Nationwide DNA Testing
Paternity Testing and Family Studies
DNA tests are highly accurate, usually excluding more than 99.99% of non-parents. DNA testing can also provide a high probability of paternity.
NationsCheck and LabCorp’s testing protocols are designed to readily resolve routine questions of disputed paternity as well as less common cases, such as:
* Absent mother
* Family studies
* Deceased parties
* Multiple alleged fathers who are related
* Twin zygosity
* Sibling testing
* Grandparent testing
* Family study/reconstruction (to determine paternity when a parent’s DNA is unavailable)
* Y chromosome testing
NationsCheck along with Labcorp performs testing on several different sample types. The most commonly used sample is the buccal swab. This type of sample is collected by swabbing the inner facial cheek (buccal cavity) with a sterile cotton swab. Blood samples also can be used for paternity or identity testing.
NationsCheck along with LabCorp’s DNA testing services can assist in confirming genetic relatedness for the enrollment as a member of a federally recognized American Indian tribe. A common requirement for tribal membership is lineal descendancy (genealogical documentation) to a member of a tribe’s base roll or someone descended from a member on the base roll. (A base roll is the original list of members as designated in a tribal constitution.) Submitting DNA samples for analysis can assist in establishing such documentation.
When evaluating DNA (or any other genetic test), keep in mind that each person has two sets of genetic markers, one from his or her father and one from his or her mother. In evaluating a paternity case, one first looks at what the mother and child have in common. The genetic marker that is left over in the child must come from the biological father. If the alleged father has that left over genetic marker, he is not excluded from paternity. If he does not have the genetic marker, he is excluded from paternity in that system.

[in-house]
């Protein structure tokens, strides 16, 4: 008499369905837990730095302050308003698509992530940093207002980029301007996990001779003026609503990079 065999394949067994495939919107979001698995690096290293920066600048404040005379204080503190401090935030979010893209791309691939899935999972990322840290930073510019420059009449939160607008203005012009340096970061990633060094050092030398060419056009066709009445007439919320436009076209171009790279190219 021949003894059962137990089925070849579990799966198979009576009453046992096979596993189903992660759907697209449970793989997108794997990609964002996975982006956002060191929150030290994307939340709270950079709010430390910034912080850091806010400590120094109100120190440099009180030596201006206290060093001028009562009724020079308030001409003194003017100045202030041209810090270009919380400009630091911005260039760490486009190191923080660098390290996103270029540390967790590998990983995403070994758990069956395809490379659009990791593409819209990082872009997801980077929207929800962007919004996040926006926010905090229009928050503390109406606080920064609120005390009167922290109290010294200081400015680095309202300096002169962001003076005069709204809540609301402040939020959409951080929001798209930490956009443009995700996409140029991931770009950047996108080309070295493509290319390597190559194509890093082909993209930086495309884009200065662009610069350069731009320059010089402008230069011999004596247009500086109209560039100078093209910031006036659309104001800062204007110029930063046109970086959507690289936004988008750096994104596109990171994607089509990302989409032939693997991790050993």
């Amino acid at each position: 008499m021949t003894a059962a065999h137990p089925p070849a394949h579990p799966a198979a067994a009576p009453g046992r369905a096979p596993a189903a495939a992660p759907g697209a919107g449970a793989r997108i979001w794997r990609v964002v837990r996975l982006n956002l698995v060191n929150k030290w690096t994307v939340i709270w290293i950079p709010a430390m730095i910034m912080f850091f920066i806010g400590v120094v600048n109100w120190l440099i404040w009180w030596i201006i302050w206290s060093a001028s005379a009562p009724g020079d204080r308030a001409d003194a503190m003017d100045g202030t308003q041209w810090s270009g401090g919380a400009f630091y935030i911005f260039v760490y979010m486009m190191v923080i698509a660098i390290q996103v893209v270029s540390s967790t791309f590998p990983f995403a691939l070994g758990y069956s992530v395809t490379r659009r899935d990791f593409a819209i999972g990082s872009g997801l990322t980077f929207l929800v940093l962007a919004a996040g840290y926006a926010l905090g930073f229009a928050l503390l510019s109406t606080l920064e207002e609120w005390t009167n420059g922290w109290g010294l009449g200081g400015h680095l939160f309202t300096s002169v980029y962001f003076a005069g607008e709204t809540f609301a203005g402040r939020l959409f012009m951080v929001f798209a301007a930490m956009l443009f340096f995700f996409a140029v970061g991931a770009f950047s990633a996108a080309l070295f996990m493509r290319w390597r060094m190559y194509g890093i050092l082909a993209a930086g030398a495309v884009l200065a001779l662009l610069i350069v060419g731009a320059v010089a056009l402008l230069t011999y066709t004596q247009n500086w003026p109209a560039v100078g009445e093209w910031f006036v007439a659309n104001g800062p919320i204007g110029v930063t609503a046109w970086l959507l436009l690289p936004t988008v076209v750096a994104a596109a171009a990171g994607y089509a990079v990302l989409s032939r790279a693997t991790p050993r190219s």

In example A, the mother has genetic markers #3 and #4. These are the genetic markers the mother inherited from her parents. Looking at the child, the mother and child share the #3 genetic marker. The #3 is what the child inherited from the mother. The #6 genetic marker in the child must come from the biological father, as the mother does not have #6 genetic marker. Note that the alleged father has the #6 genetic marker that is needed from the biological father. Therefore, the alleged father cannot be excluded from paternity.
Suppose another alleged father is submitted in the same case, and the results in example B are obtained. We have already evaluated the mother and child and know that the biological father must contribute the #6 genetic marker. The results for alleged father #2 are not consistent with paternity, as he does not have the #6 genetic marker. (Note: normally exclusions in at least 2 genetic systems are obtained before excluding a man as the father.)
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